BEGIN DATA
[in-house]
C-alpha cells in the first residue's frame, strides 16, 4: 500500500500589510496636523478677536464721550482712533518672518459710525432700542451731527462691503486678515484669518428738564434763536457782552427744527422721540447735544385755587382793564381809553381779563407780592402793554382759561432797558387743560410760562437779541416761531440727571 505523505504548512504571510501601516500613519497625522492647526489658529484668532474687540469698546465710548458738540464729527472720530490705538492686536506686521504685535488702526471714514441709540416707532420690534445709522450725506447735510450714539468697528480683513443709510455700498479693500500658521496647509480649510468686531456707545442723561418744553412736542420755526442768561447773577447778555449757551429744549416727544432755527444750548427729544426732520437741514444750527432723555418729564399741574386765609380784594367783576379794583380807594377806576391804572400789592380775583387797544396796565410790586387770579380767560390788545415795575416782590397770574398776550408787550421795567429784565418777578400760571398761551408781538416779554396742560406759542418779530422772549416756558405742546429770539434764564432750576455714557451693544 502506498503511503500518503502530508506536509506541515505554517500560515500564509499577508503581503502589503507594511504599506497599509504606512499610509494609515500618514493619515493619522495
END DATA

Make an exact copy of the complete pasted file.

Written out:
[in-house]
C-alpha cells in the first residue's frame, strides 16, 4: 500500500500589510496636523478677536464721550482712533518672518459710525432700542451731527462691503486678515484669518428738564434763536457782552427744527422721540447735544385755587382793564381809553381779563407780592402793554382759561432797558387743560410760562437779541416761531440727571 505523505504548512504571510501601516500613519497625522492647526489658529484668532474687540469698546465710548458738540464729527472720530490705538492686536506686521504685535488702526471714514441709540416707532420690534445709522450725506447735510450714539468697528480683513443709510455700498479693500500658521496647509480649510468686531456707545442723561418744553412736542420755526442768561447773577447778555449757551429744549416727544432755527444750548427729544426732520437741514444750527432723555418729564399741574386765609380784594367783576379794583380807594377806576391804572400789592380775583387797544396796565410790586387770579380767560390788545415795575416782590397770574398776550408787550421795567429784565418777578400760571398761551408781538416779554396742560406759542418779530422772549416756558405742546429770539434764564432750576455714557451693544 502506498503511503500518503502530508506536509506541515505554517500560515500564509499577508503581503502589503507594511504599506497599509504606512499610509494609515500618514493619515493619522495